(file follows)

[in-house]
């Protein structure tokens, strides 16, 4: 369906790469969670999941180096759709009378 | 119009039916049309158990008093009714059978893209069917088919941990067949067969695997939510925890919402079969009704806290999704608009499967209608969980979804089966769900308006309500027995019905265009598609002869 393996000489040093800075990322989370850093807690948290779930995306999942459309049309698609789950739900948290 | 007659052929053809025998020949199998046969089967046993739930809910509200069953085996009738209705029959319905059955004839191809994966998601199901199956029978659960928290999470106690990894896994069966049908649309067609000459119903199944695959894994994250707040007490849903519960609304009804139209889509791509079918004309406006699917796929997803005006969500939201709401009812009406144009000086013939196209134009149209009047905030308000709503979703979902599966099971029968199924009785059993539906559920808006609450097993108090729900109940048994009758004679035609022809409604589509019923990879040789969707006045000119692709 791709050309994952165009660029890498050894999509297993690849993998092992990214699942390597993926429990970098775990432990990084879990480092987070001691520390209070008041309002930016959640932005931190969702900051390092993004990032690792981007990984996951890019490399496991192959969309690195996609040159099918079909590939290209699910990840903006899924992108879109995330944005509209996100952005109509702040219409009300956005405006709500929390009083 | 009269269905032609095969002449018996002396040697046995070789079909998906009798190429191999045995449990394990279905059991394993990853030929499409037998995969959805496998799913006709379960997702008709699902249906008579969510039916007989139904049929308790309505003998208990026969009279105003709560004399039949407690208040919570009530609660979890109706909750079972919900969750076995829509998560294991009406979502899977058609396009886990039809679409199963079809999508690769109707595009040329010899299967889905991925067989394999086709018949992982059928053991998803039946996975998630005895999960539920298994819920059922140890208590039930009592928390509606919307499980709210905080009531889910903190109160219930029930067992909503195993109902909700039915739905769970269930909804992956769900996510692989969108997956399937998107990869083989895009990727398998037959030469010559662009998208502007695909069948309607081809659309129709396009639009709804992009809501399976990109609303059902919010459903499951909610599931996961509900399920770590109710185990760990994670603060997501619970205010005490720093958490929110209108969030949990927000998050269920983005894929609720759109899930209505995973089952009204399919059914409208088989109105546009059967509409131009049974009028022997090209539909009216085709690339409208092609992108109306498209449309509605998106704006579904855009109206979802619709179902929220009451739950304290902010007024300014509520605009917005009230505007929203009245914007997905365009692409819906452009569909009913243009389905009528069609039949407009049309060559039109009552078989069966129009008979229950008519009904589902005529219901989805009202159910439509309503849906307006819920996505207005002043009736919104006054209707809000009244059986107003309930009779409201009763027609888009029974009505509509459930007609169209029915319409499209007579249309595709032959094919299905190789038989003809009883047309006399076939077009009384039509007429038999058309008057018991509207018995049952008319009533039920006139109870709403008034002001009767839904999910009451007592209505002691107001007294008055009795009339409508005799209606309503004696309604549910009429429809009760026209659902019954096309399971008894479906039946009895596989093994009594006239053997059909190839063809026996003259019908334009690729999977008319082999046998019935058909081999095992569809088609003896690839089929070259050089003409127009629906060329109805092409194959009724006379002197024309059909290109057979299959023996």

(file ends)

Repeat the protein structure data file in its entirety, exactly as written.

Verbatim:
[in-house]
């Protein structure tokens, strides 16, 4: 369906790469969670999941180096759709009378 | 119009039916049309158990008093009714059978893209069917088919941990067949067969695997939510925890919402079969009704806290999704608009499967209608969980979804089966769900308006309500027995019905265009598609002869 393996000489040093800075990322989370850093807690948290779930995306999942459309049309698609789950739900948290 | 007659052929053809025998020949199998046969089967046993739930809910509200069953085996009738209705029959319905059955004839191809994966998601199901199956029978659960928290999470106690990894896994069966049908649309067609000459119903199944695959894994994250707040007490849903519960609304009804139209889509791509079918004309406006699917796929997803005006969500939201709401009812009406144009000086013939196209134009149209009047905030308000709503979703979902599966099971029968199924009785059993539906559920808006609450097993108090729900109940048994009758004679035609022809409604589509019923990879040789969707006045000119692709 791709050309994952165009660029890498050894999509297993690849993998092992990214699942390597993926429990970098775990432990990084879990480092987070001691520390209070008041309002930016959640932005931190969702900051390092993004990032690792981007990984996951890019490399496991192959969309690195996609040159099918079909590939290209699910990840903006899924992108879109995330944005509209996100952005109509702040219409009300956005405006709500929390009083 | 009269269905032609095969002449018996002396040697046995070789079909998906009798190429191999045995449990394990279905059991394993990853030929499409037998995969959805496998799913006709379960997702008709699902249906008579969510039916007989139904049929308790309505003998208990026969009279105003709560004399039949407690208040919570009530609660979890109706909750079972919900969750076995829509998560294991009406979502899977058609396009886990039809679409199963079809999508690769109707595009040329010899299967889905991925067989394999086709018949992982059928053991998803039946996975998630005895999960539920298994819920059922140890208590039930009592928390509606919307499980709210905080009531889910903190109160219930029930067992909503195993109902909700039915739905769970269930909804992956769900996510692989969108997956399937998107990869083989895009990727398998037959030469010559662009998208502007695909069948309607081809659309129709396009639009709804992009809501399976990109609303059902919010459903499951909610599931996961509900399920770590109710185990760990994670603060997501619970205010005490720093958490929110209108969030949990927000998050269920983005894929609720759109899930209505995973089952009204399919059914409208088989109105546009059967509409131009049974009028022997090209539909009216085709690339409208092609992108109306498209449309509605998106704006579904855009109206979802619709179902929220009451739950304290902010007024300014509520605009917005009230505007929203009245914007997905365009692409819906452009569909009913243009389905009528069609039949407009049309060559039109009552078989069966129009008979229950008519009904589902005529219901989805009202159910439509309503849906307006819920996505207005002043009736919104006054209707809000009244059986107003309930009779409201009763027609888009029974009505509509459930007609169209029915319409499209007579249309595709032959094919299905190789038989003809009883047309006399076939077009009384039509007429038999058309008057018991509207018995049952008319009533039920006139109870709403008034002001009767839904999910009451007592209505002691107001007294008055009795009339409508005799209606309503004696309604549910009429429809009760026209659902019954096309399971008894479906039946009895596989093994009594006239053997059909190839063809026996003259019908334009690729999977008319082999046998019935058909081999095992569809088609003896690839089929070259050089003409127009629906060329109805092409194959009724006379002197024309059909290109057979299959023996």